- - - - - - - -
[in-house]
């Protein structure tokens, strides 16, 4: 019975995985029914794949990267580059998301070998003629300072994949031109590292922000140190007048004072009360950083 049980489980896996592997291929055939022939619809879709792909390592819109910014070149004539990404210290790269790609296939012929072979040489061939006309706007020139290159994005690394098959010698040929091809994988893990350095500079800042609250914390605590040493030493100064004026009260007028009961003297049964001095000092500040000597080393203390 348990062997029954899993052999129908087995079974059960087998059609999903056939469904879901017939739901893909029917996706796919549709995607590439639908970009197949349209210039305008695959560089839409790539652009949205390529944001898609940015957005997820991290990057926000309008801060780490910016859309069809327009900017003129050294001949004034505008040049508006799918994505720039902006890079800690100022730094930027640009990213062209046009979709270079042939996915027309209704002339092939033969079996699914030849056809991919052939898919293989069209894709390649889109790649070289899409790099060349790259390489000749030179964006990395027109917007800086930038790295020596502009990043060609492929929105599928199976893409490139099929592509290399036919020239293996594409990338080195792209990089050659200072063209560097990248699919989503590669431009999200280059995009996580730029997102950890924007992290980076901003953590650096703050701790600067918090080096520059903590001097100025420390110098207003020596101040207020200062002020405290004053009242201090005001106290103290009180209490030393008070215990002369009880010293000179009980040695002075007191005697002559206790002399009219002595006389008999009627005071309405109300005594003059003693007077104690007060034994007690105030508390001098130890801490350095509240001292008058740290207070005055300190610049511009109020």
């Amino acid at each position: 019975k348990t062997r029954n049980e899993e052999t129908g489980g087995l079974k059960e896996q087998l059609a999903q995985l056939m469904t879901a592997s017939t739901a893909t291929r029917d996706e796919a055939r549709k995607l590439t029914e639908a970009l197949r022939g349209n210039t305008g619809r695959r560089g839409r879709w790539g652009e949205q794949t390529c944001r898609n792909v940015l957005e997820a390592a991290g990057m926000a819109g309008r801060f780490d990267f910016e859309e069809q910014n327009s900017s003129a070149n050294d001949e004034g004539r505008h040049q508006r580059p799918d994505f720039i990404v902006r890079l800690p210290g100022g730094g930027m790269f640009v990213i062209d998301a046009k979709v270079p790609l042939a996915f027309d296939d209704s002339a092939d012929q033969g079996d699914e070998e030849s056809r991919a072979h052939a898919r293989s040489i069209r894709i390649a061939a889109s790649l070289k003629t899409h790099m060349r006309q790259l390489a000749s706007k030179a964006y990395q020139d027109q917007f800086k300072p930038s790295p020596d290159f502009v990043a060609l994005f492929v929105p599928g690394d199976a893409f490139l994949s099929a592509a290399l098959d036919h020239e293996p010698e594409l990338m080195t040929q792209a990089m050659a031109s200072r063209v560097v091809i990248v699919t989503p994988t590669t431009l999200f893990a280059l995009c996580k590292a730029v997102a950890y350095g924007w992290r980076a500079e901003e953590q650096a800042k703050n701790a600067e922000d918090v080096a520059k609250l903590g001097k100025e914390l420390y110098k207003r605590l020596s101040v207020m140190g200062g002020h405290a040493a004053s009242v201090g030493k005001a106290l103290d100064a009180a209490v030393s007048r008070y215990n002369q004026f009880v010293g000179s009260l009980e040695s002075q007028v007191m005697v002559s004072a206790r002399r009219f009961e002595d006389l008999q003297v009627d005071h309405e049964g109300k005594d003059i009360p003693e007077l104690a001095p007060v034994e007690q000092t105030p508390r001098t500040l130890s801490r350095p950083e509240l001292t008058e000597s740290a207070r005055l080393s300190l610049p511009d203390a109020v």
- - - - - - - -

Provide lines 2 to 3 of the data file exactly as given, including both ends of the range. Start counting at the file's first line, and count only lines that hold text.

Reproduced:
């Protein structure tokens, strides 16, 4: 019975995985029914794949990267580059998301070998003629300072994949031109590292922000140190007048004072009360950083 049980489980896996592997291929055939022939619809879709792909390592819109910014070149004539990404210290790269790609296939012929072979040489061939006309706007020139290159994005690394098959010698040929091809994988893990350095500079800042609250914390605590040493030493100064004026009260007028009961003297049964001095000092500040000597080393203390 348990062997029954899993052999129908087995079974059960087998059609999903056939469904879901017939739901893909029917996706796919549709995607590439639908970009197949349209210039305008695959560089839409790539652009949205390529944001898609940015957005997820991290990057926000309008801060780490910016859309069809327009900017003129050294001949004034505008040049508006799918994505720039902006890079800690100022730094930027640009990213062209046009979709270079042939996915027309209704002339092939033969079996699914030849056809991919052939898919293989069209894709390649889109790649070289899409790099060349790259390489000749030179964006990395027109917007800086930038790295020596502009990043060609492929929105599928199976893409490139099929592509290399036919020239293996594409990338080195792209990089050659200072063209560097990248699919989503590669431009999200280059995009996580730029997102950890924007992290980076901003953590650096703050701790600067918090080096520059903590001097100025420390110098207003020596101040207020200062002020405290004053009242201090005001106290103290009180209490030393008070215990002369009880010293000179009980040695002075007191005697002559206790002399009219002595006389008999009627005071309405109300005594003059003693007077104690007060034994007690105030508390001098130890801490350095509240001292008058740290207070005055300190610049511009109020």
């Amino acid at each position: 019975k348990t062997r029954n049980e899993e052999t129908g489980g087995l079974k059960e896996q087998l059609a999903q995985l056939m469904t879901a592997s017939t739901a893909t291929r029917d996706e796919a055939r549709k995607l590439t029914e639908a970009l197949r022939g349209n210039t305008g619809r695959r560089g839409r879709w790539g652009e949205q794949t390529c944001r898609n792909v940015l957005e997820a390592a991290g990057m926000a819109g309008r801060f780490d990267f910016e859309e069809q910014n327009s900017s003129a070149n050294d001949e004034g004539r505008h040049q508006r580059p799918d994505f720039i990404v902006r890079l800690p210290g100022g730094g930027m790269f640009v990213i062209d998301a046009k979709v270079p790609l042939a996915f027309d296939d209704s002339a092939d012929q033969g079996d699914e070998e030849s056809r991919a072979h052939a898919r293989s040489i069209r894709i390649a061939a889109s790649l070289k003629t899409h790099m060349r006309q790259l390489a000749s706007k030179a964006y990395q020139d027109q917007f800086k300072p930038s790295p020596d290159f502009v990043a060609l994005f492929v929105p599928g690394d199976a893409f490139l994949s099929a592509a290399l098959d036919h020239e293996p010698e594409l990338m080195t040929q792209a990089m050659a031109s200072r063209v560097v091809i990248v699919t989503p994988t590669t431009l999200f893990a280059l995009c996580k590292a730029v997102a950890y350095g924007w992290r980076a500079e901003e953590q650096a800042k703050n701790a600067e922000d918090v080096a520059k609250l903590g001097k100025e914390l420390y110098k207003r605590l020596s101040v207020m140190g200062g002020h405290a040493a004053s009242v201090g030493k005001a106290l103290d100064a009180a209490v030393s007048r008070y215990n002369q004026f009880v010293g000179s009260l009980e040695s002075q007028v007191m005697v002559s004072a206790r002399r009219f009961e002595d006389l008999q003297v009627d005071h309405e049964g109300k005594d003059i009360p003693e007077l104690a001095p007060v034994e007690q000092t105030p508390r001098t500040l130890s801490r350095p950083e509240l001292t008058e000597s740290a207070r005055l080393s300190l610049p511009d203390a109020v």